The Geffrye Museum is not found in most guide books and is not close to any other museum or attraction. Yet, it’s a fascinating space, a slightly secluded and beautifully landscaped 17th century building, surrounded by various drab, immense apartment complexes. The museum shows the transition of how the middle-class merchants and small business owners lived from the 17th-20th century. It focuses on how home construction changed, how floorplans were updated to adapt to the changing social climate, and how basic things like plumbing and electricity (or lack of) affected the home. Each room is a perfect recreation, showcasing all of the period features and furnishings. The museum is compact and can be explored easily in under an hour, which is my type of museum. It is also free (thank you London!) which also makes it my type of museum.
One of the best parts about visiting the Geffrye is its location. The space sits on what is known as Pho Mile which is basically a few blocks (definitely not a mile, so it’s a little misleading) entirely dominated by Vietnamese restaurants. At least a dozen restaurants dot the street surrounding the museum. After an education in London homes, what is better than a beautiful bowl of pho from Song Que Cafe, one of the legends of the Pho Mile?
The pho, with its complex beef broth, rice noddles and layers of flavors from fresh herbs, fish sauce and chili, is always comforting and Song Que’s is no different. The service is rushed, the tables crowded, but restaurants like this are not meant to have ambiance. Pho is meant to be cheap and fast.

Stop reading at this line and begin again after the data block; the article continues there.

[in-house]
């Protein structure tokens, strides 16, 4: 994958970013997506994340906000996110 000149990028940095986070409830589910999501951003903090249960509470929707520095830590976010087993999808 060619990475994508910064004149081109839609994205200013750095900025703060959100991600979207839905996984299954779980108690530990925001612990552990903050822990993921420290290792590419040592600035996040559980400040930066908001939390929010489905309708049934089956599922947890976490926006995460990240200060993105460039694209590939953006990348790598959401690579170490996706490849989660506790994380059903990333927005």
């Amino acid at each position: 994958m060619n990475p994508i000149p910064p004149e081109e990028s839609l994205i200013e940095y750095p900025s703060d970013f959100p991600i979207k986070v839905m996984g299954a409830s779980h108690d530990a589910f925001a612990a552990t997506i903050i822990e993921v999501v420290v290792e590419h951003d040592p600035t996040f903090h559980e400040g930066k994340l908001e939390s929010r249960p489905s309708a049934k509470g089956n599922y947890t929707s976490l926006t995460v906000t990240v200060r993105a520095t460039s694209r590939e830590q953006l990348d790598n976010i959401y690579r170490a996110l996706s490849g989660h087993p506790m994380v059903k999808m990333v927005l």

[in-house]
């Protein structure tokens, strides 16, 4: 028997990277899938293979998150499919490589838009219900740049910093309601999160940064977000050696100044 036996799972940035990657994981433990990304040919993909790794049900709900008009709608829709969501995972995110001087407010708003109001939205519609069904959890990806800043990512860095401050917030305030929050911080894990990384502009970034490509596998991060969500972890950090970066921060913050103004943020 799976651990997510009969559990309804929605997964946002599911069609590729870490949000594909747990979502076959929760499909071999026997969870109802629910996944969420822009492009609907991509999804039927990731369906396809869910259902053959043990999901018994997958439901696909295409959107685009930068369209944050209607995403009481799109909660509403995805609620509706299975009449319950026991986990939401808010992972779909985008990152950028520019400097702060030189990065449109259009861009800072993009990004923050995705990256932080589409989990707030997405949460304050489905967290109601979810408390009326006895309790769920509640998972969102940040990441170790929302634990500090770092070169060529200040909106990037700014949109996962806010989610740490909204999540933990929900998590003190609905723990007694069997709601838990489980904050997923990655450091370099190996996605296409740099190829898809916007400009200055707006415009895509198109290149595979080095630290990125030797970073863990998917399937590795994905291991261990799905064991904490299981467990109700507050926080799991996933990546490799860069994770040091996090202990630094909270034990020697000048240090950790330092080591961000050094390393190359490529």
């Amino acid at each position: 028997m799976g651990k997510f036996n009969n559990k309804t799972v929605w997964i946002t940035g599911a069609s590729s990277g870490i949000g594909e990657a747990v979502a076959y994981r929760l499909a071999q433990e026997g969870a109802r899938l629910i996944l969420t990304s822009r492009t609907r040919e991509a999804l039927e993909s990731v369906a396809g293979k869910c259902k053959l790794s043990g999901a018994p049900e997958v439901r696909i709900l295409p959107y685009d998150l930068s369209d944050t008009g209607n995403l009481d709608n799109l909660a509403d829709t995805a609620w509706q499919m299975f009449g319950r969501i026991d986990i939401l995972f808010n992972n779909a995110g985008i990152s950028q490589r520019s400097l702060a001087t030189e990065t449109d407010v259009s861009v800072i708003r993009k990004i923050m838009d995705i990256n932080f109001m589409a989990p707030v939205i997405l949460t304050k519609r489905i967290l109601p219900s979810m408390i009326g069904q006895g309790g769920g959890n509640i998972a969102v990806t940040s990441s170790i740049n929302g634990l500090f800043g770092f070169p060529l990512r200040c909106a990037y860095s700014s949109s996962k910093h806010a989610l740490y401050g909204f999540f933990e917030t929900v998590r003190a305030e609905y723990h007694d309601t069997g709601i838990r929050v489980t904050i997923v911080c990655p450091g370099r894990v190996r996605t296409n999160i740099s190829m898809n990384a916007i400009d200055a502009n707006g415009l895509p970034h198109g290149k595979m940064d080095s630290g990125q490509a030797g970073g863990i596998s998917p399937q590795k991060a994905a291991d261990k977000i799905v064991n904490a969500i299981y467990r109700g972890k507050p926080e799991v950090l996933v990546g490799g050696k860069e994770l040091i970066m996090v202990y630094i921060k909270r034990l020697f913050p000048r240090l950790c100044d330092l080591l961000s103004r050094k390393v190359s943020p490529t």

Being able to go to a museum like the Geffrye and then have lunch at a place like Song Que right next door is what makes London great. While there is a lot to do, see and eat in Central London, the less tourist filled areas, like this area of Hackney, are less polished than the inner core of London and tend to offer a more interesting mix of people and cultures. Hackney especially has changed drastically in recent years, as neighborhoods like this are now home to some of the most trendy restaurants, bars and shops in London, but have yet to become completely gentrified. The Pho Mile is certainly not eye-catching architecturally, but turn a corner and you find yourself in the oasis of the Geffrye Museum and its gardens. And while Hackney may not have Big Ben or Madam Tussaud’s, it does still have interesting places to visit that do not make it into the guide books, places that locals truly enjoy and which continue to be the hidden gems that make London such a fascinating city.
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